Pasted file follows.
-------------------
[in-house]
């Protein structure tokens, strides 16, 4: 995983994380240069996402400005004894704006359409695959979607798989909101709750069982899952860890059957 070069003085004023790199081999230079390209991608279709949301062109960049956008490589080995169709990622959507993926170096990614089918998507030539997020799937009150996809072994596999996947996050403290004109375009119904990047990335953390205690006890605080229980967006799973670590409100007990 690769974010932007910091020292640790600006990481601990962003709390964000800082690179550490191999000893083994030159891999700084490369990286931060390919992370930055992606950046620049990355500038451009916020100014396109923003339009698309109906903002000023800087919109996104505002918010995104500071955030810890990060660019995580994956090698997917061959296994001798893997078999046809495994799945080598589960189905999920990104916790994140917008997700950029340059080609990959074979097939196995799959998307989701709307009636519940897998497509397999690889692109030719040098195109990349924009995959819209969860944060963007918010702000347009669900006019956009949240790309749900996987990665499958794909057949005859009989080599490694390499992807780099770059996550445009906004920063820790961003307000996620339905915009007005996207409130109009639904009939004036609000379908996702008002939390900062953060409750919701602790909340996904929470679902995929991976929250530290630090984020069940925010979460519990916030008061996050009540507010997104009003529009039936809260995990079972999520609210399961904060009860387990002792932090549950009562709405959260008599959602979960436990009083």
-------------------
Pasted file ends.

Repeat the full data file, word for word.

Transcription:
[in-house]
């Protein structure tokens, strides 16, 4: 995983994380240069996402400005004894704006359409695959979607798989909101709750069982899952860890059957 070069003085004023790199081999230079390209991608279709949301062109960049956008490589080995169709990622959507993926170096990614089918998507030539997020799937009150996809072994596999996947996050403290004109375009119904990047990335953390205690006890605080229980967006799973670590409100007990 690769974010932007910091020292640790600006990481601990962003709390964000800082690179550490191999000893083994030159891999700084490369990286931060390919992370930055992606950046620049990355500038451009916020100014396109923003339009698309109906903002000023800087919109996104505002918010995104500071955030810890990060660019995580994956090698997917061959296994001798893997078999046809495994799945080598589960189905999920990104916790994140917008997700950029340059080609990959074979097939196995799959998307989701709307009636519940897998497509397999690889692109030719040098195109990349924009995959819209969860944060963007918010702000347009669900006019956009949240790309749900996987990665499958794909057949005859009989080599490694390499992807780099770059996550445009906004920063820790961003307000996620339905915009007005996207409130109009639904009939004036609000379908996702008002939390900062953060409750919701602790909340996904929470679902995929991976929250530290630090984020069940925010979460519990916030008061996050009540507010997104009003529009039936809260995990079972999520609210399961904060009860387990002792932090549950009562709405959260008599959602979960436990009083």